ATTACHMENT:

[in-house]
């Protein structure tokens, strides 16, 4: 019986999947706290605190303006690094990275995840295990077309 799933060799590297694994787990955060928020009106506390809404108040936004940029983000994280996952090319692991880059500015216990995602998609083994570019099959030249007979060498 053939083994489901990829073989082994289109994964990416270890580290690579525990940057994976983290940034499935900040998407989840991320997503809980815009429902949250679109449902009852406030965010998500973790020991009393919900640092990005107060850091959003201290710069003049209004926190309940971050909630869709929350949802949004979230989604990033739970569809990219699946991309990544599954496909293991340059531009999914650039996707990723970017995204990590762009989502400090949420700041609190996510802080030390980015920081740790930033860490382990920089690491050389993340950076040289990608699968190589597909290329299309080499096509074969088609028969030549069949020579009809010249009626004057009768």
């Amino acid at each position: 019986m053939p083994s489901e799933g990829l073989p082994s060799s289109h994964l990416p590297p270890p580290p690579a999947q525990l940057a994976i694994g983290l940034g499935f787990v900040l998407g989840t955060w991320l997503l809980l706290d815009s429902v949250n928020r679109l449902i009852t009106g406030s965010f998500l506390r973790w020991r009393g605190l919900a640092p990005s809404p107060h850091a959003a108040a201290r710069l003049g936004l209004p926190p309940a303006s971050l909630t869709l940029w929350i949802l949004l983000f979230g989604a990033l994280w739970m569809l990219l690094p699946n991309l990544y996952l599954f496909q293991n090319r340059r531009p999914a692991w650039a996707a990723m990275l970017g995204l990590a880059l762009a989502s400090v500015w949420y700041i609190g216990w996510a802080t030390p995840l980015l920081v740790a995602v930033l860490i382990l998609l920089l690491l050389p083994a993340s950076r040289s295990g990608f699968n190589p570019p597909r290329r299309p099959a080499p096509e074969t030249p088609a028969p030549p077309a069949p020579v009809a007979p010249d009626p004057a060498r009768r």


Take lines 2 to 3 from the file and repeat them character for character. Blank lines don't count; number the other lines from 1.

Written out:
């Protein structure tokens, strides 16, 4: 019986999947706290605190303006690094990275995840295990077309 799933060799590297694994787990955060928020009106506390809404108040936004940029983000994280996952090319692991880059500015216990995602998609083994570019099959030249007979060498 053939083994489901990829073989082994289109994964990416270890580290690579525990940057994976983290940034499935900040998407989840991320997503809980815009429902949250679109449902009852406030965010998500973790020991009393919900640092990005107060850091959003201290710069003049209004926190309940971050909630869709929350949802949004979230989604990033739970569809990219699946991309990544599954496909293991340059531009999914650039996707990723970017995204990590762009989502400090949420700041609190996510802080030390980015920081740790930033860490382990920089690491050389993340950076040289990608699968190589597909290329299309080499096509074969088609028969030549069949020579009809010249009626004057009768």
């Amino acid at each position: 019986m053939p083994s489901e799933g990829l073989p082994s060799s289109h994964l990416p590297p270890p580290p690579a999947q525990l940057a994976i694994g983290l940034g499935f787990v900040l998407g989840t955060w991320l997503l809980l706290d815009s429902v949250n928020r679109l449902i009852t009106g406030s965010f998500l506390r973790w020991r009393g605190l919900a640092p990005s809404p107060h850091a959003a108040a201290r710069l003049g936004l209004p926190p309940a303006s971050l909630t869709l940029w929350i949802l949004l983000f979230g989604a990033l994280w739970m569809l990219l690094p699946n991309l990544y996952l599954f496909q293991n090319r340059r531009p999914a692991w650039a996707a990723m990275l970017g995204l990590a880059l762009a989502s400090v500015w949420y700041i609190g216990w996510a802080t030390p995840l980015l920081v740790a995602v930033l860490i382990l998609l920089l690491l050389p083994a993340s950076r040289s295990g990608f699968n190589p570019p597909r290329r299309p099959a080499p096509e074969t030249p088609a028969p030549p077309a069949p020579v009809a007979p010249d009626p004057a060498r009768r």